From its rolling green hills on the Syrian border in the north to the sandy beaches of the Red Sea in the south, Jordan has been a cultural crossroads since at least the heydays of Petra back around 300 B.C. But don’t take our word for it; listen to the stories told by Jordan’s ancient sites – stories of Nabataean kings and Crusader’s castles that still dot the land. Listen to the desert tales of the fiercely proud nomadic Bedouins. Hear the languages heard on the streets of Amman – conversations spoken in the tongues of people from nearly every one of the Arabic speaking countries that call themselves Jordan’s neighbors – Egyptian, Syrians, Iraqis, Palestinians or Saudis. Listen at the tables of restaurants where Jordanian foods speak of the country’s rich culture and diverse culinary history. Here are 10 of those dishes that will be calling you back to Jordan:
The national dish – and surely the most popular food in Jordan – mansaf is a traditional Arab dish consisting of lamb cooked in jameed (a type of fermented dried yogurt) sauce and served with rice. Traditionally, mansaf is eaten collectively from a very large platter (in fact, mansaf means “a large dish”). Usually, people eat it “Bedouin style” meaning standing around the platter with other guests, your left hand behind your back. Your right hand creates balls and then place them in the mouth through the use of three fingers. Do not blow on the ball, as this is considered impolite, no matter how hot it is. Though these traditions are still followed by most Jordanian families, if you have a hard time eating mansaf, you can ask for a spoon. Though it’s traditionally cooked with lamb, you will find it comes in chicken and camel versions as well.
A staple street food found all across the kingdom, falafel Jordanian-style are deep fried, crispy on the outside, buttery soft on the inside, balls of ground chickpeas (also known as garbanzo beans) and spices deep fried and often stuffed into warm flatbread with a good dollop of hummus spread across it for a quick sandwich at breakfast time or anytime, really.
If you’re planning on visiting places like Petra or Wadi Rum, also plan on sitting with a Bedouin and sharing sweetened tea steeped with aromatic sage and served in tiny tea cups. Bedouins, known for their grand hospitality, will refill your glasses over and over with the sweet tea while weaving interesting stories of their families and the surrounding areas. Place your hand over your glass when you’ve had your fill, politely signaling that you’ve had enough.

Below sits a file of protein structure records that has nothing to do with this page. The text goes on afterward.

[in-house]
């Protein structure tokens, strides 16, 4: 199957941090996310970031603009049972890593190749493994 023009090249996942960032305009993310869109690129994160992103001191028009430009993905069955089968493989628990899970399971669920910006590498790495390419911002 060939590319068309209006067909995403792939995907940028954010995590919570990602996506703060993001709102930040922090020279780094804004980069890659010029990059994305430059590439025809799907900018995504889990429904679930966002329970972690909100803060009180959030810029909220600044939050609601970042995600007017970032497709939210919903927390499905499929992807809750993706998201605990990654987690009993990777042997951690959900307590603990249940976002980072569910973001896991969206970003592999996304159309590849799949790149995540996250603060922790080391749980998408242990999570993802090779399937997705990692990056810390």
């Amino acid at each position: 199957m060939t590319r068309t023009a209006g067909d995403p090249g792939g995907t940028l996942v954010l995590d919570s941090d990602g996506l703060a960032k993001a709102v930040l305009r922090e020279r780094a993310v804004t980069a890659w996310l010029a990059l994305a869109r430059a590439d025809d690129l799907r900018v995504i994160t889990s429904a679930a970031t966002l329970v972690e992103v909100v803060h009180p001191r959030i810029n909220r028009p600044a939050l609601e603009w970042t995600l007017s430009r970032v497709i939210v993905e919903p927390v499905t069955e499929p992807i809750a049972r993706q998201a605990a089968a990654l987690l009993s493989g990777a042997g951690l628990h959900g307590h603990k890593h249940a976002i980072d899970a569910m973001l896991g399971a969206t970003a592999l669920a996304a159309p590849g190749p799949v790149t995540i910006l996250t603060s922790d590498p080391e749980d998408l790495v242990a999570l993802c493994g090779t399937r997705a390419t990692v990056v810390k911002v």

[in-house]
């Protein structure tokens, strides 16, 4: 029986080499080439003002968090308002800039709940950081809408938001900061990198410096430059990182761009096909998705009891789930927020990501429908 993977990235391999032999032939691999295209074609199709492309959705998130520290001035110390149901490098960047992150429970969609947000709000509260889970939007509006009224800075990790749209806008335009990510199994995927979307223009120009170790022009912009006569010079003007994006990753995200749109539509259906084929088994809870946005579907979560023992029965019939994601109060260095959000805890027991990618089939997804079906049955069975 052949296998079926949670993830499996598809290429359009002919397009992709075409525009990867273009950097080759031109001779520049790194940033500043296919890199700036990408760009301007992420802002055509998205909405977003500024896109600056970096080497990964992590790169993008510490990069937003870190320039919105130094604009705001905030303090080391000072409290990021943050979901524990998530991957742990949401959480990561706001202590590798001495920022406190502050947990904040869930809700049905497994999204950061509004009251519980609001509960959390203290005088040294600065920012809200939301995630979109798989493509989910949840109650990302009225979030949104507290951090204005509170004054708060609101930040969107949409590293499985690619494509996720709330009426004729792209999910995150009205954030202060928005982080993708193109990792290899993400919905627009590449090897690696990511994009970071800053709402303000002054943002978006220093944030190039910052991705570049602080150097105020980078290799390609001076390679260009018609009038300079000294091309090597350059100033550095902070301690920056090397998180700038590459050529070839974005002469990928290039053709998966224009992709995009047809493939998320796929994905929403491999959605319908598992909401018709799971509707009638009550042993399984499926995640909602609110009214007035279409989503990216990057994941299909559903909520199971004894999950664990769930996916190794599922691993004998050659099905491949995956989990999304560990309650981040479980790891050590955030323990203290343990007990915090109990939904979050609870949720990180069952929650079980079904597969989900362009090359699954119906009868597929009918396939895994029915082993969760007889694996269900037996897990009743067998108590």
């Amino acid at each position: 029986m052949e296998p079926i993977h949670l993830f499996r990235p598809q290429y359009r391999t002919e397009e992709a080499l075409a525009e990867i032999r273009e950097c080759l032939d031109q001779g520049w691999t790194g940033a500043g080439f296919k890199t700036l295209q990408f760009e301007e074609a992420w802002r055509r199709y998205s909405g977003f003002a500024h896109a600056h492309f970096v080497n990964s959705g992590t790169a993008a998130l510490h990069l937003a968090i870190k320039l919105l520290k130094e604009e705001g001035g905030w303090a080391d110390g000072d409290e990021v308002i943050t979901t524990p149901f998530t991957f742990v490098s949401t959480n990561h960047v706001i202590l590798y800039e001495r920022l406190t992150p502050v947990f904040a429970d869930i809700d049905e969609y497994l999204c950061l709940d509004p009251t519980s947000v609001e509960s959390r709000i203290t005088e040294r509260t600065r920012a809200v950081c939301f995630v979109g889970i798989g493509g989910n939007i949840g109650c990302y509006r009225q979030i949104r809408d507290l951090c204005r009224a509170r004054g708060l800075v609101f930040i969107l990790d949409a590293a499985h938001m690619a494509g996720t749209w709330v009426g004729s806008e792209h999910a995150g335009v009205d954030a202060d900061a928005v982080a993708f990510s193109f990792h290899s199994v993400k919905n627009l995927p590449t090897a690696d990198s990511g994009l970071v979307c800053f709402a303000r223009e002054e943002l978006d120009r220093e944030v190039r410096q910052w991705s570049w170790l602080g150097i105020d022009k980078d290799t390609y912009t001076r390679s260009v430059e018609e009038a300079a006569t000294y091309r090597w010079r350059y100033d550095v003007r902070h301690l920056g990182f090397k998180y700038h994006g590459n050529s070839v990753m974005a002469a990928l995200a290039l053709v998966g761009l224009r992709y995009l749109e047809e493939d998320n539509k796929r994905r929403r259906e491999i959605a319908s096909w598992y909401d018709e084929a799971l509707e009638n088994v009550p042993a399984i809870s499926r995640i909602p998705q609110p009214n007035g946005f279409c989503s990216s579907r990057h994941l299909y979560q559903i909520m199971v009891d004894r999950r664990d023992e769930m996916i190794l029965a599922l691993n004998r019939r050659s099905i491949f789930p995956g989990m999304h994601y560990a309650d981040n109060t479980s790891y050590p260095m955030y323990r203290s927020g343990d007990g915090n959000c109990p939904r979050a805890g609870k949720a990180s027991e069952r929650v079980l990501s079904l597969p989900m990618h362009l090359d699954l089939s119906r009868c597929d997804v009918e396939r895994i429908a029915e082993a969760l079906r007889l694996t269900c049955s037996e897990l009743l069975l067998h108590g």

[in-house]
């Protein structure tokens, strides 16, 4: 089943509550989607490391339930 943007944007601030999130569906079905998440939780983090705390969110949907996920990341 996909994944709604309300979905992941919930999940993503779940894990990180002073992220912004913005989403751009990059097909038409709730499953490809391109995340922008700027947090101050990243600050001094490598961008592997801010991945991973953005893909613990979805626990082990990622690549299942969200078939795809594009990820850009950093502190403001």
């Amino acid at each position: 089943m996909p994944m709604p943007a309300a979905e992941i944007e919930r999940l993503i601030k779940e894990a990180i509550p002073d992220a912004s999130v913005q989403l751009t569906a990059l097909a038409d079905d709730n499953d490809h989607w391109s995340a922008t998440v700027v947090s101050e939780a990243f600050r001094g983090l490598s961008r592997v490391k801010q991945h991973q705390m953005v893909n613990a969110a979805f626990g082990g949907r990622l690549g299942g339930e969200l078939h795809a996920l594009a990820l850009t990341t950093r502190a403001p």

Sweet cheese layered between crushed noodles or semolina, knafeh is served piping hot and covered in sugary sweet syrup and a sprinkling of Jordanian almonds or other nuts. Originally from Palestine, knafeh Jordan-style is now a favorite for marking special occasions like weddings, engagements, and even job promotions; however, it’s equally good for no reason whatsoever but to savor its syrupy, mouthwatering goodness. In fact, any time of the year you’ll find Jordanians lining up in a downtown Amman side-street waiting to get their hands (and mouths) on this legendary Jordanian treat.
Because Jordanians share their population with a high number of Palestinians, you’ll see Jordan has also adopted some of their traditional cuisine like knafeh and maqlubeh as well. With the hearty flavors of the classic Palestinian maqlubeh, Jordan maqlubeh has become a classic Friday afternoon fare. After a long, slow simmer over a low fire, this dish of rice, chicken, potatoes and cauliflower is inverted tableside (hence its name – maqlubeh means “upside down”) with all of that deliciously seasoned rice hiding savory lumps of meat and chunks of hearty vegetables underneath.